Hearing and Hearing Loss Degrees of hearing loss

Sound is measured according to loudness and pitch or frequency. The loudness of a sound is measure in decibels (dB) and pitch or frequency is measured in hertz (Hz).

The degree of hearing loss is displayed on an audiogram – a chart which records a person's hearing thresholds – the softest sounds they can hear.

Children with normal hearing can usually hear sounds quieter than 20dB. When hearing thresholds are outside the normal range, they are considered to have one of the four degrees of hearing loss:

Mild hearing loss (cannot hear sounds softer than 21-40dB): Children will have difficulty hearing soft speech and conversations, but can usually hear if there is no background noise and the voice is clear. Other soft sounds such as a bird chirping or a dripping tap may not be heard.

Moderate hearing loss (cannot hear sounds softer than 41-60dB): Children will have great difficulty hearing normal conversations.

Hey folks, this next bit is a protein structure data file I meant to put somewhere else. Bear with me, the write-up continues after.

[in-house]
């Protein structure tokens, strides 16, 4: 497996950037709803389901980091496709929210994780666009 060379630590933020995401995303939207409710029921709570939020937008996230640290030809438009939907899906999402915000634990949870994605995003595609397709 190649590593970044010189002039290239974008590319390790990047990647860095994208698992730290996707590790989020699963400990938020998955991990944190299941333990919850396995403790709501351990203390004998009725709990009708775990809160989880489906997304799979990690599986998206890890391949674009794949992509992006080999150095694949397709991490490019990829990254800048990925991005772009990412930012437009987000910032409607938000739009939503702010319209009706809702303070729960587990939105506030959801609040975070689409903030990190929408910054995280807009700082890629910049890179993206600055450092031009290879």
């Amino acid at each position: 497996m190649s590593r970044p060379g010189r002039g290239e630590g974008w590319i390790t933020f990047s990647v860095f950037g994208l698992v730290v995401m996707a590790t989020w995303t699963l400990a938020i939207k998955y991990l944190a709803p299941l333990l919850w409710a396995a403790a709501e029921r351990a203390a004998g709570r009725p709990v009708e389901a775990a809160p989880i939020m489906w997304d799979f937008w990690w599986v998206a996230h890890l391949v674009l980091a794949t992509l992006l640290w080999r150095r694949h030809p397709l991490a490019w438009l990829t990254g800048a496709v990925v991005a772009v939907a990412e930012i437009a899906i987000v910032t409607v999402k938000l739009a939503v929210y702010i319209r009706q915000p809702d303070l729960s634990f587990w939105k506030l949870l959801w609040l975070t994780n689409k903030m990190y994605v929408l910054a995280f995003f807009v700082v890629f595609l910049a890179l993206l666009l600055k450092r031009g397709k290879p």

Severe hearing loss (cannot hear sounds softer than 61-90dB): Children will not hear normal conversation, but will usually respond to a loud sound such as a door slam. Other louder sounds such as a phone ringing or a dog barking may not be heard.

Profound hearing loss (cannot hear sounds softer than 91db): Children will not hear most sounds (including speech). Very loud sounds such as an aeroplane flying above or a lawnmower may not be heard.

See the Related Links on the left of the screen for more on measuring degrees of hearing loss.